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How to Cook Up an English Class

Gill Ragsdale gives seven top tips for teaching English with food

1 Collect students’ recipes

Before introducing a recipe, test your students’ knowledge of food nouns and cooking verbs, such as ‘mix, pour, bake,’ and pre-teach as necessary. For lower levels, do not make this list too long.

Give one or more example of an English recipe. A pancake, biscuit or Eton Mess recipe is a good choice for lower-level students.

Encourage students to suggest favourite foods from their own culture. In pairs or groups, ask them to write a simple recipe following the style of the examples.

You may want to use a specific focus as a prompt, for example breakfast, or types of bread (or other starch) tend to be very culturally specific.

Eton Mess, a simple English recipe.

2 Jigsaw recipes

There are many variations on this, for example:

Give students parts of a recipe cut up and have them put it in order. The parts could be diagrams or pictures only, which students can annotate in English.

Give many possible recipe instructions, and ask students to create recipes in pairs or groups. Recipes can be judged by the class.

3 Recipes for authentic listening practice

Instead of giving a written example of an English recipe, have students watch a video. Keep it short and simple for lower levels.

Pre-teach key vocabulary, or just present the words and ask students to work out the meaning from the video.

At intermediate level and above, pairs or groups can watch several videos and report on which they like best, and which are easier or more difficult.

If you don’t have a screen, have students watch the videos on their phones – a much under-utilised classroom resource.

Different groups could watch different videos and present their favourite recipe to the class.

4 Cooking without a kitchen

You do not need a kitchen or cooker to try out recipes in the classroom. For example, there are no-bake cookie recipes at https://www.thereciperebel.com.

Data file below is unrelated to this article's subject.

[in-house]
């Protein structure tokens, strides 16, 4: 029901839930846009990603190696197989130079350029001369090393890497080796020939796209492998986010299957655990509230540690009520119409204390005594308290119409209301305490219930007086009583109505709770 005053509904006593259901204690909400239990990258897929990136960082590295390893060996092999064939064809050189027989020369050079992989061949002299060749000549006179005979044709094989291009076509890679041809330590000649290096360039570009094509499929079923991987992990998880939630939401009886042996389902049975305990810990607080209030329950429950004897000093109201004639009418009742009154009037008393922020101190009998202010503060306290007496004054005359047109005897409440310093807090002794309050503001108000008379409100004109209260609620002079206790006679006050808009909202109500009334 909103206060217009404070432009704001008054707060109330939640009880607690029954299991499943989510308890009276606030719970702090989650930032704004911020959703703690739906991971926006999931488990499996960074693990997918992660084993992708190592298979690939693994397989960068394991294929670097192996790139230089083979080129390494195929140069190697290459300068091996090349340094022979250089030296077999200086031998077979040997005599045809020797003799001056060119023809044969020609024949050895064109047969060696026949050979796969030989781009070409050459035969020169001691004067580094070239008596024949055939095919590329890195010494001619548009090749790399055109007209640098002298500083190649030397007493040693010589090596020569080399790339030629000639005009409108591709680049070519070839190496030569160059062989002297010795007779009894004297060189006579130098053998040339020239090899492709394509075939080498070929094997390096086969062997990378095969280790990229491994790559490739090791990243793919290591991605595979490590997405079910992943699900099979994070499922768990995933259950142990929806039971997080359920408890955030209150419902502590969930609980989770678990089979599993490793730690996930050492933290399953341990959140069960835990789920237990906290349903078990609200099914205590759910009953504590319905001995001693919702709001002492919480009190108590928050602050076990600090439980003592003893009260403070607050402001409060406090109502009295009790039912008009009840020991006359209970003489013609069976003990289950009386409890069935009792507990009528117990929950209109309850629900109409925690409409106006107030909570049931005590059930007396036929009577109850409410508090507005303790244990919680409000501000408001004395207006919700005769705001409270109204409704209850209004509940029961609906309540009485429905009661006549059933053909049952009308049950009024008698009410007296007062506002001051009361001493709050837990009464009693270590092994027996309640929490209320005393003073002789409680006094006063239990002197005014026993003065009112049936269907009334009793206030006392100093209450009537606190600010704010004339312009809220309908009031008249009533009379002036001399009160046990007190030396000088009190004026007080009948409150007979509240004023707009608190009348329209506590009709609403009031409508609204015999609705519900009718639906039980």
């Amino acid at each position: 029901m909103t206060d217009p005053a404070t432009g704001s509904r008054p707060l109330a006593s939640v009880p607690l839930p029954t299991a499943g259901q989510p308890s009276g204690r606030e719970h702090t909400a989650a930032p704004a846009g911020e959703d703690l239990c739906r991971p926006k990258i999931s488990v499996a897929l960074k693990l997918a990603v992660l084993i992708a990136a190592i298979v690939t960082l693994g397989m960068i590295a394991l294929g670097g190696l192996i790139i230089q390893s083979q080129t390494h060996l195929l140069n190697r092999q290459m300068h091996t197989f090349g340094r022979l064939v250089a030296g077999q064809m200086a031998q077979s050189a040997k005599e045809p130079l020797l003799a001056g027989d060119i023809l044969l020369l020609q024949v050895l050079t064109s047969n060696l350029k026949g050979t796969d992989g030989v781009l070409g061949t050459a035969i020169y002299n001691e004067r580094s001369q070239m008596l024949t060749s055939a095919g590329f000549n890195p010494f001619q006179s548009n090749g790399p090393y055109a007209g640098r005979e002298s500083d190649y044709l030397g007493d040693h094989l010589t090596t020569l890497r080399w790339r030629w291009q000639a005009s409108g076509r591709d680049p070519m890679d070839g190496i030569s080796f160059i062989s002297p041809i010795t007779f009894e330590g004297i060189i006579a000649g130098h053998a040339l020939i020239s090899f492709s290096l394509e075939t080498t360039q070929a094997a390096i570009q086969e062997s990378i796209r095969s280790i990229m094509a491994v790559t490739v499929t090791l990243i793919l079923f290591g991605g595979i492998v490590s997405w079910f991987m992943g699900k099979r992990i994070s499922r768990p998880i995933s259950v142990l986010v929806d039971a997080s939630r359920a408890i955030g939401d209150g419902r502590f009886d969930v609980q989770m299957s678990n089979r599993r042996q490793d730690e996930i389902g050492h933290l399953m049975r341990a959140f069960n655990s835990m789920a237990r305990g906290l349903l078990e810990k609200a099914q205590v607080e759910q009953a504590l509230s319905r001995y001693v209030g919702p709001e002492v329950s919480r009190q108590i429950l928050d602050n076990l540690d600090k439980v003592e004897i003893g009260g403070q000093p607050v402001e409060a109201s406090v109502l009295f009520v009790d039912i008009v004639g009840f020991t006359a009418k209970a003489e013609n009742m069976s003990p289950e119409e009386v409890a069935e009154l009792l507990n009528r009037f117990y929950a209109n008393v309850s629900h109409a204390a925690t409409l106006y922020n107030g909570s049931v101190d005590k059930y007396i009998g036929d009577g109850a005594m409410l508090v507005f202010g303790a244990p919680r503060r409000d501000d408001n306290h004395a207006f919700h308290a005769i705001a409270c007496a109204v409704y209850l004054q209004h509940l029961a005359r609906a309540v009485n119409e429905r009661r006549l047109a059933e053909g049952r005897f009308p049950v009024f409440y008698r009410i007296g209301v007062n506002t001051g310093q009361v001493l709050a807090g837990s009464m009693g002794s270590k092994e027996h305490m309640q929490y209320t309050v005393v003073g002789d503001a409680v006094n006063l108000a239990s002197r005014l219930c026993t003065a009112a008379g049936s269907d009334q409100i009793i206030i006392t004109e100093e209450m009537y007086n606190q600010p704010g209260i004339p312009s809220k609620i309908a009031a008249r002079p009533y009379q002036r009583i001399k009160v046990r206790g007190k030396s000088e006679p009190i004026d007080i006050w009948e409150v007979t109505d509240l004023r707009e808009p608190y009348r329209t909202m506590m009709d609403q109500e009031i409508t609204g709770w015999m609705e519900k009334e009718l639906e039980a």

You can also make milkshakes and mocktails: this is popular with younger students. Students in pairs or group can make a mocktail from juices, cordials and/or other soft drinks, as well as pieces of fruit and various sprinkles of the kind normally used for ice creams. They should write out the recipe, giving the proportions of each ingredient. The resulting concoction can be presented in a jug or clean soft drinks bottle that can be labelled with their chosen drink name.

5 Cooking for video: Linguacuisine

Encourage students to upload their own cooking videos and recipes to Linguacuisine. Recipes uploaded before August 31st 2019 will be entered into a competition with a £200 pound prize.

Instructions are given in English, French, Italian, German, Spanish and Greek. Students will need help with the instructions if they are below intermediate level in the language.

Paul Seedhouse, the man behind Lunguacuisine.

6 Pop up cafés

This is a project for either children or adults. It could be as simple as a few drinks and snacks prepared by the class and opened up to students from other classes, or inviting younger students’ families. Or, it could be a menu offered to members of the public.

Many venues with small cafés are willing to host pop-up cafes. For example, Colchester Refugee Action runs a very successful occasional Syrian Pop-up Café hosted by a local gallery and cultural centre.

7 Recipe cards and books

Students can collect and save their class recipes as either individual recipe cards, or together as a book. This could be very simple – just a few pages (even one page) printed and/or photocopied and stapled together.

Involve students in the process of making the pages, printing and/or photocopying. Allocate pages to pairs or groups of students to finalise. If IT resources are scarce, pages can be clearly handwritten and photocopied – handwritten text and hand-drawn illustrations can be a very attractive option.

This can be a great fundraiser, whether it’s a small booklet for students and their families, or a larger scale project such as the recipe book ‘Something to share’ produced from the recipes used in the Syrian pop up café in Colchester: https://refugeeactioncolchester.org.uk/product/something-to-share/.

Spiral binding is a great option for recipe books as it’s both practical and cheap.

The recipes can also be put online on a dedicated website or blog, which has the advantage of being able to add new recipes gradually over time.

Something to Share, a book of Syrian recipes.
Gill Ragsdale
Gill Ragsdale
Gill has a PhD in Evolutionary Psychology from Cambridge, and teaches Psychology with the Open University, but also holds an RSA-Cert TEFL. Gill has taught EFL in the UK, Turkey, Egypt and to the refugees in the Calais 'Jungle' in France. She currently teaches English to refugees in the UK.
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